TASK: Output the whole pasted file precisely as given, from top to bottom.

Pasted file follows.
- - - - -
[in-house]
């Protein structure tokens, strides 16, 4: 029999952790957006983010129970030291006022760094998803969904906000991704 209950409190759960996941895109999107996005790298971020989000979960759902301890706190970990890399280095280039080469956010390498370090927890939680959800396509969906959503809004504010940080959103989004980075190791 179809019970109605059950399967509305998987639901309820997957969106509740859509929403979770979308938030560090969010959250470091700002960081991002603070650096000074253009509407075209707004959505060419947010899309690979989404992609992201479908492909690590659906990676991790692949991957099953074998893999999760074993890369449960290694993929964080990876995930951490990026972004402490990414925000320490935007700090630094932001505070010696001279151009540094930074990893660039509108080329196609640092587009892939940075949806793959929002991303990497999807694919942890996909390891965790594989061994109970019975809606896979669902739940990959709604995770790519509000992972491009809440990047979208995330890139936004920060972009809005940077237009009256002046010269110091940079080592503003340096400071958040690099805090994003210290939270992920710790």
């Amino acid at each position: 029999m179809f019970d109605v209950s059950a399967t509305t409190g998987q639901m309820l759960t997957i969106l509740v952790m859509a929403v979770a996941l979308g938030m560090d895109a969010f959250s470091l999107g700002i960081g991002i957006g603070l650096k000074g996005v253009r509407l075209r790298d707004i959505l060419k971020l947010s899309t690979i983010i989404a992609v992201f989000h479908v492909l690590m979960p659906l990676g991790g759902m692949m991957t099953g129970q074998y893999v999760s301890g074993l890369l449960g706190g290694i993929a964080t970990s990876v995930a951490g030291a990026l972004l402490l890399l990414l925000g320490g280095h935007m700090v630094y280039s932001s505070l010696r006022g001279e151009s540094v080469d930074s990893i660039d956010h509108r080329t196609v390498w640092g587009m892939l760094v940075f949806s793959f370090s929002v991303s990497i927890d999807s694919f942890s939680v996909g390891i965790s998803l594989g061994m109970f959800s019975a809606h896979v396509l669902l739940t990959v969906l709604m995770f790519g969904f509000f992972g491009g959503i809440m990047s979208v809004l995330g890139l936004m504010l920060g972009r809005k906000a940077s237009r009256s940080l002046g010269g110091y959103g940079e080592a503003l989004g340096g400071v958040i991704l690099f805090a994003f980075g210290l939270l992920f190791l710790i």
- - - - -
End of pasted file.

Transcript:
[in-house]
């Protein structure tokens, strides 16, 4: 029999952790957006983010129970030291006022760094998803969904906000991704 209950409190759960996941895109999107996005790298971020989000979960759902301890706190970990890399280095280039080469956010390498370090927890939680959800396509969906959503809004504010940080959103989004980075190791 179809019970109605059950399967509305998987639901309820997957969106509740859509929403979770979308938030560090969010959250470091700002960081991002603070650096000074253009509407075209707004959505060419947010899309690979989404992609992201479908492909690590659906990676991790692949991957099953074998893999999760074993890369449960290694993929964080990876995930951490990026972004402490990414925000320490935007700090630094932001505070010696001279151009540094930074990893660039509108080329196609640092587009892939940075949806793959929002991303990497999807694919942890996909390891965790594989061994109970019975809606896979669902739940990959709604995770790519509000992972491009809440990047979208995330890139936004920060972009809005940077237009009256002046010269110091940079080592503003340096400071958040690099805090994003210290939270992920710790």
């Amino acid at each position: 029999m179809f019970d109605v209950s059950a399967t509305t409190g998987q639901m309820l759960t997957i969106l509740v952790m859509a929403v979770a996941l979308g938030m560090d895109a969010f959250s470091l999107g700002i960081g991002i957006g603070l650096k000074g996005v253009r509407l075209r790298d707004i959505l060419k971020l947010s899309t690979i983010i989404a992609v992201f989000h479908v492909l690590m979960p659906l990676g991790g759902m692949m991957t099953g129970q074998y893999v999760s301890g074993l890369l449960g706190g290694i993929a964080t970990s990876v995930a951490g030291a990026l972004l402490l890399l990414l925000g320490g280095h935007m700090v630094y280039s932001s505070l010696r006022g001279e151009s540094v080469d930074s990893i660039d956010h509108r080329t196609v390498w640092g587009m892939l760094v940075f949806s793959f370090s929002v991303s990497i927890d999807s694919f942890s939680v996909g390891i965790s998803l594989g061994m109970f959800s019975a809606h896979v396509l669902l739940t990959v969906l709604m995770f790519g969904f509000f992972g491009g959503i809440m990047s979208v809004l995330g890139l936004m504010l920060g972009r809005k906000a940077s237009r009256s940080l002046g010269g110091y959103g940079e080592a503003l989004g340096g400071v958040i991704l690099f805090a994003f980075g210290l939270l992920f190791l710790i």